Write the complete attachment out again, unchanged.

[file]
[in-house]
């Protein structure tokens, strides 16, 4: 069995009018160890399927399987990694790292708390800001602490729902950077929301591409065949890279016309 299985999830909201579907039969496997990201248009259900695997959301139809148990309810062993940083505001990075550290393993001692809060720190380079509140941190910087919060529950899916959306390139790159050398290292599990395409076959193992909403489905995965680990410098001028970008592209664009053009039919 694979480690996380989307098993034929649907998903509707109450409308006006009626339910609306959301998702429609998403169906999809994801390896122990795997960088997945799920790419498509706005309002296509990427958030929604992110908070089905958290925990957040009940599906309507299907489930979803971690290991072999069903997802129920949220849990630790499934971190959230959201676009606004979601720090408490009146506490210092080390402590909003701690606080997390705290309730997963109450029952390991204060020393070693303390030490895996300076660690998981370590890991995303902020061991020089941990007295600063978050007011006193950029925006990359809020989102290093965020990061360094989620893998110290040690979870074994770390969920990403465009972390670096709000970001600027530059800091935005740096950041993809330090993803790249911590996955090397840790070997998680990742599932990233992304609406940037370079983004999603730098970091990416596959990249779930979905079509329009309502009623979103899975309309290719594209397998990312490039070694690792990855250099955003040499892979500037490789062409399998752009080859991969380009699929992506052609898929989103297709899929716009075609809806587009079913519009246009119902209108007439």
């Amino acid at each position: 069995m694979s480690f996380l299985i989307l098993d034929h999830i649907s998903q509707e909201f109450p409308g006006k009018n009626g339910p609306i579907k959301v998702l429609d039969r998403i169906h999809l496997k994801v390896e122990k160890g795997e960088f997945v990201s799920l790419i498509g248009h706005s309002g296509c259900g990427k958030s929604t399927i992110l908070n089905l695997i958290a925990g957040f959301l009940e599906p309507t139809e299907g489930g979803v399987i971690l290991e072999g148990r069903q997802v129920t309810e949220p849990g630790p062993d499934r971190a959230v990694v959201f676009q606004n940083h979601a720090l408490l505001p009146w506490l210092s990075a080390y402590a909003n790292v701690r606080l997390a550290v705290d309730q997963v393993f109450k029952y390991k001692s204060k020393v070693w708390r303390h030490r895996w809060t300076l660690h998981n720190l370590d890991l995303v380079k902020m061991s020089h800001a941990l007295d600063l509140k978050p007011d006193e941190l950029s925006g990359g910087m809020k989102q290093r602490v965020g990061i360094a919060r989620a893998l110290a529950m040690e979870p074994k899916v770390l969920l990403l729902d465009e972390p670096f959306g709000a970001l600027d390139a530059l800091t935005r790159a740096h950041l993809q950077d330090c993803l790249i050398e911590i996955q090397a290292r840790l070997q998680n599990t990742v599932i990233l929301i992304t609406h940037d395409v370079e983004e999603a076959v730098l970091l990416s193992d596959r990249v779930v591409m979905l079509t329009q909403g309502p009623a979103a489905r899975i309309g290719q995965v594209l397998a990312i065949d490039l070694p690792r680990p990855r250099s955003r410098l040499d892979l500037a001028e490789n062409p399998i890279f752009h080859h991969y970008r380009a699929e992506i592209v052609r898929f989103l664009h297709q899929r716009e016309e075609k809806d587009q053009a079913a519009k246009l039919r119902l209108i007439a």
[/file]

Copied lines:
[in-house]
């Protein structure tokens, strides 16, 4: 069995009018160890399927399987990694790292708390800001602490729902950077929301591409065949890279016309 299985999830909201579907039969496997990201248009259900695997959301139809148990309810062993940083505001990075550290393993001692809060720190380079509140941190910087919060529950899916959306390139790159050398290292599990395409076959193992909403489905995965680990410098001028970008592209664009053009039919 694979480690996380989307098993034929649907998903509707109450409308006006009626339910609306959301998702429609998403169906999809994801390896122990795997960088997945799920790419498509706005309002296509990427958030929604992110908070089905958290925990957040009940599906309507299907489930979803971690290991072999069903997802129920949220849990630790499934971190959230959201676009606004979601720090408490009146506490210092080390402590909003701690606080997390705290309730997963109450029952390991204060020393070693303390030490895996300076660690998981370590890991995303902020061991020089941990007295600063978050007011006193950029925006990359809020989102290093965020990061360094989620893998110290040690979870074994770390969920990403465009972390670096709000970001600027530059800091935005740096950041993809330090993803790249911590996955090397840790070997998680990742599932990233992304609406940037370079983004999603730098970091990416596959990249779930979905079509329009309502009623979103899975309309290719594209397998990312490039070694690792990855250099955003040499892979500037490789062409399998752009080859991969380009699929992506052609898929989103297709899929716009075609809806587009079913519009246009119902209108007439």
């Amino acid at each position: 069995m694979s480690f996380l299985i989307l098993d034929h999830i649907s998903q509707e909201f109450p409308g006006k009018n009626g339910p609306i579907k959301v998702l429609d039969r998403i169906h999809l496997k994801v390896e122990k160890g795997e960088f997945v990201s799920l790419i498509g248009h706005s309002g296509c259900g990427k958030s929604t399927i992110l908070n089905l695997i958290a925990g957040f959301l009940e599906p309507t139809e299907g489930g979803v399987i971690l290991e072999g148990r069903q997802v129920t309810e949220p849990g630790p062993d499934r971190a959230v990694v959201f676009q606004n940083h979601a720090l408490l505001p009146w506490l210092s990075a080390y402590a909003n790292v701690r606080l997390a550290v705290d309730q997963v393993f109450k029952y390991k001692s204060k020393v070693w708390r303390h030490r895996w809060t300076l660690h998981n720190l370590d890991l995303v380079k902020m061991s020089h800001a941990l007295d600063l509140k978050p007011d006193e941190l950029s925006g990359g910087m809020k989102q290093r602490v965020g990061i360094a919060r989620a893998l110290a529950m040690e979870p074994k899916v770390l969920l990403l729902d465009e972390p670096f959306g709000a970001l600027d390139a530059l800091t935005r790159a740096h950041l993809q950077d330090c993803l790249i050398e911590i996955q090397a290292r840790l070997q998680n599990t990742v599932i990233l929301i992304t609406h940037d395409v370079e983004e999603a076959v730098l970091l990416s193992d596959r990249v779930v591409m979905l079509t329009q909403g309502p009623a979103a489905r899975i309309g290719q995965v594209l397998a990312i065949d490039l070694p690792r680990p990855r250099s955003r410098l040499d892979l500037a001028e490789n062409p399998i890279f752009h080859h991969y970008r380009a699929e992506i592209v052609r898929f989103l664009h297709q899929r716009e016309e075609k809806d587009q053009a079913a519009k246009l039919r119902l209108i007439a």